In an announcement posted on its official website on Monday, the Danish Tax Agency (or “Skattestyrelsen”) has declared that it will be collecting trader data from three cryptocurrency exchanges to ensure that users are paying their taxes.

According to the announcement, the three exchanges must provide data that includes “all purchases and sales of cryptocurrencies made by their customers during the period from 1 January 2016 to 31 December 2018.” (Translated quote.) Along with this data, the exchanges must provide identifying information about each of their users, including names, addresses, and tax ID numbers (known as CPR numbers.)

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”This is a Big Market that We Need to Look Into”

The announcement noted that this is the first time that the Danish Tax Agency will have access to this kind of data. “With the permission of the Danish Tax Council, we will for the first time gain access to the trades made via Danish exchanges,” said Karin Bergen, the Tax Agency’s director of personal income tax, in the announcement. “This gives us new opportunities with respect to exerting control in the field.” (Translated quote.)

The process has reportedly already begun–Skattestyrelsen has allegedly already been in contact with the cryptocurrency exchanges in order to establish a procedure for collecting the appropriate data. The Tax Agency will begin to process the data once all of it has been received.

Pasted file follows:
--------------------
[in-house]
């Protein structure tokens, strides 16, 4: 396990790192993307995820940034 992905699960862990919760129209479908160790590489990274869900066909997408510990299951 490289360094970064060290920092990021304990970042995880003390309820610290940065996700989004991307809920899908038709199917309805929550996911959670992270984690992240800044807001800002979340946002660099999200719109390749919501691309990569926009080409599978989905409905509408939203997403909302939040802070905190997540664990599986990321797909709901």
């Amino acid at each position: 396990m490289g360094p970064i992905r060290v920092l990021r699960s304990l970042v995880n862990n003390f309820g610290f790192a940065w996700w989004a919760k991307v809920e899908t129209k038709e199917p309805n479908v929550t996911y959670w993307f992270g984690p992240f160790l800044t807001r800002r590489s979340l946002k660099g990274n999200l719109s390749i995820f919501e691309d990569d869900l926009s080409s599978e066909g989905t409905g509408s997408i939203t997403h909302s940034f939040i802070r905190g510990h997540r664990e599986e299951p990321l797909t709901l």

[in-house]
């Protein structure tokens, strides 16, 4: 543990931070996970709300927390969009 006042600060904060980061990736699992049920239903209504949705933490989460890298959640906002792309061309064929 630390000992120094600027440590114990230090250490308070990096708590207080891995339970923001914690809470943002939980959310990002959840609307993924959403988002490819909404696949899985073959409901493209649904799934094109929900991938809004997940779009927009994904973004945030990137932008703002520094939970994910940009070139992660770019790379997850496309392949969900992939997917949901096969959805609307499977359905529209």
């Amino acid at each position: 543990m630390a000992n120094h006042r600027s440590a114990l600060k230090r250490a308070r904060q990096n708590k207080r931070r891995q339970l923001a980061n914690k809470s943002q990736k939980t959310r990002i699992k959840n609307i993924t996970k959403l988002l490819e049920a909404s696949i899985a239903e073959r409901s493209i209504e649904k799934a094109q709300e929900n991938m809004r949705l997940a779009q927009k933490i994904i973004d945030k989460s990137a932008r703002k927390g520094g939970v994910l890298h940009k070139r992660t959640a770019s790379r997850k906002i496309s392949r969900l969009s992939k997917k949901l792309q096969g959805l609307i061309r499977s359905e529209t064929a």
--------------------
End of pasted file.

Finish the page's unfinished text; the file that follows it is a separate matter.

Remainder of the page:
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The agency suspects that it might have quite a bit of work to do. “Without going too far, I think one can say this is a big market that we need to look into,” Bergen commented further. “When we recently received information from the Finnish bitcoin exchange, it gave us a small portion of the larger picture, which we now have the opportunity to uncover even more of. However, it’s still too early to tell how many traders are out there and how much money has been traded.”

Finland Tipped Off Danish Tax Authorities; Has Plans to Inform Foreign Governments, Too

Indeed, Danish traders who are unhappy with the new decree can blame Finland, at least in part–the decision, which was made in December, reportedly comes as the result of information sent from the Finnish tax authority to the Danish tax authority.

The information regarded Danish 2,700 residents trading on a Finnish Bitcoin exchange, although the name of the exchange was not provided in the announcement. Now, Danish tax authorities also have plans to share data on crypto transactions made by foreign citizens on Danish cryptocurrency exchanges with each of their respective governments.

has remained relatively quiet in the global cryptocurrency scene, but a survey conducted last month by the country’s National Tax Board found that roughly 450,000 of its 5.7 million citizens have considered shopping with cryptocurrency.

While has not laid out a specific tax structure for cryptocurrencies, the agency has reportedly treated cryptocurrency gains similarly to gains on stocks in the past.

The news of the Danish tax authority’s crackdown coincides with a similar crackdown by Bulgaria’s tax authority. In 2017, US-based cryptocurrency exchange Coinbase fought a similar request from the US tax authority, which asked for the trading data of 500,000 of its users; in the end, Coinbase only turned over 13,000 trading records.

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